1

We take full backups of the DB every day (in full recovery mode) and keep them for 10 days. Because of our requirements, we don't want to take incremental or differential backups of the DBs.

Now we are observing that the ldf file size is growing too large. The question, is there any way to handle this scenario?

We don't want the ldf file to increase in size but at the same time we don't want to lose full backups.

3

Please then modify your database to be in 'SIMPLE' recovery mode instead of 'FULL' or 'BULK LOGGED'. The full recovery mode never truncates the transaction log, unless you do a transaction log backup. Only after it's backed up will SQL Server reuse the empty space in the transaction log.

Now setting the DB to simple mode, taking a full backup, and running a checkpoint is easy. Managing the transaction log itself might take some more work. You will want to ensure that you don't have too many VLFs (Virtual Log Files), which if you have the default setting of 1 mb growth you most likely do.

Here are the things to do:

 ALTER DATABASE DBNAME SET RECOVERY SIMPLE WITH NO_WAIT GO   

Then take a full backup. Do a checkpoint with a

USE DBNAME
CHECKPOINT;

Now let's see how many VLFs your transaction log has:

USE DBNAME
dbcc loginfo();

The number of rows returned are the number of VLFs. Assuming the status is 0 on the last VLFs you can shrink and reduce the number to a reasonable one. How big should your transaction log be you ask? If you don't know the work load make a educated guess and wait a week, reindex, and see how big it is. It should probably be about that size.

To shrink the log file you can use the GUI and script it out. Here is a youtube video on how to use SQL Server Management Studio (SSMS) to use the GUI to shrink: https://www.youtube.com/watch?v=xcT4DIMG-tI

Once you shrink it run DBCC LOGINFO(); again to see how many VLFs you have. It should be signifigantly lower. If it isn't, your final VLF is probably status: active (not 0). If that's the case you will want to wait for the transactions to finish where it is no longer active, perhaps checkpoint just in case, and run your shrink again.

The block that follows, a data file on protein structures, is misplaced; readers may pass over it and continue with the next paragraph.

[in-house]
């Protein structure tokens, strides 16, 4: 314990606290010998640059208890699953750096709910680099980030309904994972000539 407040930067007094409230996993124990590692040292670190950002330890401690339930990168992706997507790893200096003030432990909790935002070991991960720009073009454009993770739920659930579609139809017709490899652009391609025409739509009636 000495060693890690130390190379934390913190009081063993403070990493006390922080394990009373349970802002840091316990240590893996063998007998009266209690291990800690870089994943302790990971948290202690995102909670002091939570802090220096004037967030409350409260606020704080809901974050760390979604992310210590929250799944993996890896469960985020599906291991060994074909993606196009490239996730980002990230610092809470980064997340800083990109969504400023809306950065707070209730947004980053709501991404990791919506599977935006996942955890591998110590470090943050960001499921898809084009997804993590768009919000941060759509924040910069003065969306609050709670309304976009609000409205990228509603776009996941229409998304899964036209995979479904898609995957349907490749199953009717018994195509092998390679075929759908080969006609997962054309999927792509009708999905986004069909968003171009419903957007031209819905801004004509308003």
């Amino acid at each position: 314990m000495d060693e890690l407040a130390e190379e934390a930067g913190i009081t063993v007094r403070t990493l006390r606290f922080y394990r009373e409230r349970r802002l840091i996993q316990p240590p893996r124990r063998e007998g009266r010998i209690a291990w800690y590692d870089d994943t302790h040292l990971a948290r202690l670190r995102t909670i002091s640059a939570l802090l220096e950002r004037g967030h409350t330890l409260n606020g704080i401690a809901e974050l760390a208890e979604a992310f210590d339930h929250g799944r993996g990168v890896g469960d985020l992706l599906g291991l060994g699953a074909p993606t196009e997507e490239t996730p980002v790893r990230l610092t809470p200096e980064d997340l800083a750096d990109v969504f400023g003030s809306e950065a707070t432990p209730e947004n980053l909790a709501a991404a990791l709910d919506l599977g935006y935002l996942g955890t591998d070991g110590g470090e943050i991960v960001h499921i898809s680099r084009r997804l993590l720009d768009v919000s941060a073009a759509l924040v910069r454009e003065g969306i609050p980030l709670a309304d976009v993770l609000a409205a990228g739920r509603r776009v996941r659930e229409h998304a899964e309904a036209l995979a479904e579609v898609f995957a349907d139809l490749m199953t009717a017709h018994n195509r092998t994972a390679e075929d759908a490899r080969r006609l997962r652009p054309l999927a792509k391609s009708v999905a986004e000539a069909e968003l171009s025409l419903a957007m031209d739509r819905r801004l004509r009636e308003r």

Now you should be down to a low number of files and a small size. You don't want more than like 100 vLFs, 50 is the approx unofficial number a lot of people use to keep it around. Expand your transaction log a few chunks at a time so you have more than 10 but less than 60 VLFs. In a week, review your transaction log VLFs and size to see what it should actually be set to moving fwd and monitor it.

Notes: -Please don't use shrink DB or shrink logs unless it's a very specific situation like this, under most conditions this is really bad practice.

-Read up on VLFs and log file maintenance from the best.

http://www.sqlskills.com/blogs/kimberly/transaction-log-vlfs-too-many-or-too-few/

http://www.sqlskills.com/blogs/kimberly/8-steps-to-better-transaction-log-throughput/

http://adventuresinsql.com/2009/12/a-busyaccidental-dbas-guide-to-managing-vlfs/

  • You should change BULK LOAD to bulk logged there is no recovery model as bulk load. – Shanky Aug 23 '15 at 18:46
  • good call, i thought I had it wrong lol. – Ali Razeghi Aug 24 '15 at 15:38

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